Vladimir Putin: You know, to answer this question, one has to study global market trends very thoroughly. What I know and what I see shows that your managers are on the right track. You analyse the market, study segments of this market, and based on this, decisions are made as to what models to produce, for what purpose and for what parts of the world. The number of vehicles that can be marketed is calculated and the needs of potential clients are taken into account. This is very important.

Frankly speaking, this practice was non-existent here in Soviet times because our market was closed, the economy was closed and we produced primarily for our own needs. And we needed everything, so quality was not a priority, quality was a secondary issue. There was no alternative anyway. At present, since our economy and our automotive industry have become a segment of the global economy, naturally, we have to compete on both the domestic and the global market with the best producers. GAZ is doing fine in this respect. I am sure it will keep up the good work.

Remark: From the bottom of my heart, I would simply like to wish you health, strength and patience. We are very happy with the decision you have made today, really.

Vladimir Putin: Thank you.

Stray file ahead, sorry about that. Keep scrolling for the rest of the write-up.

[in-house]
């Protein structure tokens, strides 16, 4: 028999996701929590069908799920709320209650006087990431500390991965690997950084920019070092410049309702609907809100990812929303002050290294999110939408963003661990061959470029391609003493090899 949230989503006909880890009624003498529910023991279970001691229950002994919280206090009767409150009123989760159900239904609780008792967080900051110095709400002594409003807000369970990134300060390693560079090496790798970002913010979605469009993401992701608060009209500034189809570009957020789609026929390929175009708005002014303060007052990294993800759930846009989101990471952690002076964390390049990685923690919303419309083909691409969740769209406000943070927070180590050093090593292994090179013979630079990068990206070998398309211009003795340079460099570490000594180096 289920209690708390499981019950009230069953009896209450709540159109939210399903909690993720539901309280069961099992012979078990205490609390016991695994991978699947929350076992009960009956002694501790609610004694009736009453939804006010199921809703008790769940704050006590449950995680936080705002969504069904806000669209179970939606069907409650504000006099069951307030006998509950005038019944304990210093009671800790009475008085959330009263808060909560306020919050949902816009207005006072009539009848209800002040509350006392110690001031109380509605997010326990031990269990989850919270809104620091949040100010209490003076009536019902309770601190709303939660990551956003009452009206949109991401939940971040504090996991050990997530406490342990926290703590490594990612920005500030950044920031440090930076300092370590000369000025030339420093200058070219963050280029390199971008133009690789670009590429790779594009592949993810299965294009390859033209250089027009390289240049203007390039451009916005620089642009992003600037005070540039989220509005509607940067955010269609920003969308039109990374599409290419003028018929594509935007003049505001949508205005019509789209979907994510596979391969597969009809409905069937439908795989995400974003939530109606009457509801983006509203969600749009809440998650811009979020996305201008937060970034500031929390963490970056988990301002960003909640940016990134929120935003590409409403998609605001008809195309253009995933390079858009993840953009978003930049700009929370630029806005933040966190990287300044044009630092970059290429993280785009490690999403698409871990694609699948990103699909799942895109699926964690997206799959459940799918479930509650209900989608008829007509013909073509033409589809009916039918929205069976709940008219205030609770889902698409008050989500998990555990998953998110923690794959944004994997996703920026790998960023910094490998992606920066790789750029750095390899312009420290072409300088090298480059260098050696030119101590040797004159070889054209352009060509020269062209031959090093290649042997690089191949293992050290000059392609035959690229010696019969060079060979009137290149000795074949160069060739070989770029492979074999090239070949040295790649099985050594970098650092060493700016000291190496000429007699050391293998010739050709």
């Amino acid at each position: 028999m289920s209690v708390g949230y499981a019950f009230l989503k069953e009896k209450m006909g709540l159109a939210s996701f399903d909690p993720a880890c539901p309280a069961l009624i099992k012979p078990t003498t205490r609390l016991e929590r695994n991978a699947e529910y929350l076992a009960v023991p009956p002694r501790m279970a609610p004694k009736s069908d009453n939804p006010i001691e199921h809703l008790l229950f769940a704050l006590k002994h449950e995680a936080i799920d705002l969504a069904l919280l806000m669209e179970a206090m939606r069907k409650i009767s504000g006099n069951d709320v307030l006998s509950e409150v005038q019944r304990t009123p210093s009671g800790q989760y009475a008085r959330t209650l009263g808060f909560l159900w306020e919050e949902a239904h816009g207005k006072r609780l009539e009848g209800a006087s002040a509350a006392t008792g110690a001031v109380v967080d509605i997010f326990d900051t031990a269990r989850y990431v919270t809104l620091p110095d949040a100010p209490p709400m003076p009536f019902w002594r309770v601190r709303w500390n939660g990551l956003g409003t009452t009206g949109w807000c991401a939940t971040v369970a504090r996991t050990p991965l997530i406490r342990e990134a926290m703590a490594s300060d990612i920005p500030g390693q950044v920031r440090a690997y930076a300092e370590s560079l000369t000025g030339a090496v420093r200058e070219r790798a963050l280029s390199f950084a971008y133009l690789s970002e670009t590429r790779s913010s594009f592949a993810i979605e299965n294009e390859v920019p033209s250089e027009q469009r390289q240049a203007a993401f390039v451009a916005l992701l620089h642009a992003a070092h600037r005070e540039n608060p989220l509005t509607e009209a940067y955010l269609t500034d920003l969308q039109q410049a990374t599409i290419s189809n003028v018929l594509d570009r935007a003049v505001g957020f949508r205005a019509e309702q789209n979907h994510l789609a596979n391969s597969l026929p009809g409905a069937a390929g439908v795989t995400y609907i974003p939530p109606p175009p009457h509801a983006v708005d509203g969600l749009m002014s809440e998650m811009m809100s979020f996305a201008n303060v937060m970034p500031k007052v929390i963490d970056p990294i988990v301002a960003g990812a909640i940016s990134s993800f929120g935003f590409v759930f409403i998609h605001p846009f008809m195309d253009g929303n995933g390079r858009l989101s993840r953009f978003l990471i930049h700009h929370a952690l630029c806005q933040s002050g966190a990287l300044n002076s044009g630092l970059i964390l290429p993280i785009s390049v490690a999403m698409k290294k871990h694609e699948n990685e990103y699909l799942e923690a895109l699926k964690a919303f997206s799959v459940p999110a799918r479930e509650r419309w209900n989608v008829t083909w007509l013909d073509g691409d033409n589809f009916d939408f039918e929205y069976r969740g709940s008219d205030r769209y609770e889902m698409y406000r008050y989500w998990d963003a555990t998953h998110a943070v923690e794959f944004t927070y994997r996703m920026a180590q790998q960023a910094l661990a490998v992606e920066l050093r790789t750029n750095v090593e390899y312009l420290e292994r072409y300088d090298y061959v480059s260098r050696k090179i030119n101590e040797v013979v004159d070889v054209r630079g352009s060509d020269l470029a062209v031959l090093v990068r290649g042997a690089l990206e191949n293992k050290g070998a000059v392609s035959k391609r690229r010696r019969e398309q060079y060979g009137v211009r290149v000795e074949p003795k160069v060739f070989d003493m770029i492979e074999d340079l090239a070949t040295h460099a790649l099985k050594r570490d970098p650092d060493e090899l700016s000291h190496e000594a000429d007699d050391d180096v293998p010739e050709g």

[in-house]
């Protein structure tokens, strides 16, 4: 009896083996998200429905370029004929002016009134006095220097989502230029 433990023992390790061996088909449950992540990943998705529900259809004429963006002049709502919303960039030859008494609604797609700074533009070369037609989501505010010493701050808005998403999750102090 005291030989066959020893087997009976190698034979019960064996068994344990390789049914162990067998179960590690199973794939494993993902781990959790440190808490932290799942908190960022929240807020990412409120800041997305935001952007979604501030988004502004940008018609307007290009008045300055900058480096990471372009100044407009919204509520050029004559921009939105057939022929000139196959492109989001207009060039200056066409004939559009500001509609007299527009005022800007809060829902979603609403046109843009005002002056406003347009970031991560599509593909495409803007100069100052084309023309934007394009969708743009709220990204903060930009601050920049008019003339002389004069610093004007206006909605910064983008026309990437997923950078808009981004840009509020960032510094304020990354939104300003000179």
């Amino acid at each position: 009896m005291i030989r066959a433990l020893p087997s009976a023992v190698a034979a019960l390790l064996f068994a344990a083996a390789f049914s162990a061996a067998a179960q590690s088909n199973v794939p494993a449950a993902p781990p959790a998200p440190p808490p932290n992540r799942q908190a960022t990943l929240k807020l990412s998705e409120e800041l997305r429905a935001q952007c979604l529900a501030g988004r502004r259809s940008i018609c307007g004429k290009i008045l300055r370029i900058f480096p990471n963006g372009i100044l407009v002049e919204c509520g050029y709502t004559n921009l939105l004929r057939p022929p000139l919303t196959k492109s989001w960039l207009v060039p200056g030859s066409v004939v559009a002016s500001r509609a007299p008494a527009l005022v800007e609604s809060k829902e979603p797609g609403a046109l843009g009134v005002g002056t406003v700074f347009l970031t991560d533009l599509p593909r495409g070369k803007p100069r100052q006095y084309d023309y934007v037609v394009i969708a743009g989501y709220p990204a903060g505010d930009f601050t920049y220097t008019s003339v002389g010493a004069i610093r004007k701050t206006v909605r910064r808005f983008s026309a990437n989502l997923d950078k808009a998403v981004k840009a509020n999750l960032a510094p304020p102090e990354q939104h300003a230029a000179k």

What I heard at the volunteers’ forum was also important to me. They are all young, energetic people.

Remark: We also have a volunteer movement. We launched a volunteer action marathon for the 85th anniversary. We have several volunteer teams. We are carrying out socially important projects.

Vladimir Putin: What do you do?

Remark: Some help children at orphanages, as well as senior citizens. We restored the Alley of Glory that is associated with the Great Patriotic War. In other words, we have done high-value projects. We initiated this movement, Champions of Good Deeds, timed to coincide with the 85th anniversary of GAZ. We are also on trend.

Vladimir Putin: You know, this is very important for those who do this and those on the receiving end, as well as for society as a whole, because this sets a trend of good deeds and educates the entire society, all people, and sets the right path – what needs to be done and how and what direction to move in.

Remark: The situation is already changing, step-by-step; things are beginning to look different.

Vladimir Putin: Yes, the value system is changing and it is changing in the right direction, toward the humanisation of society. This is a very important thing. When all is said and done, perhaps this is the most important thing that constitutes the foundation of the volunteer movement and its results.

December 6, 2017, Nizhny Novgorod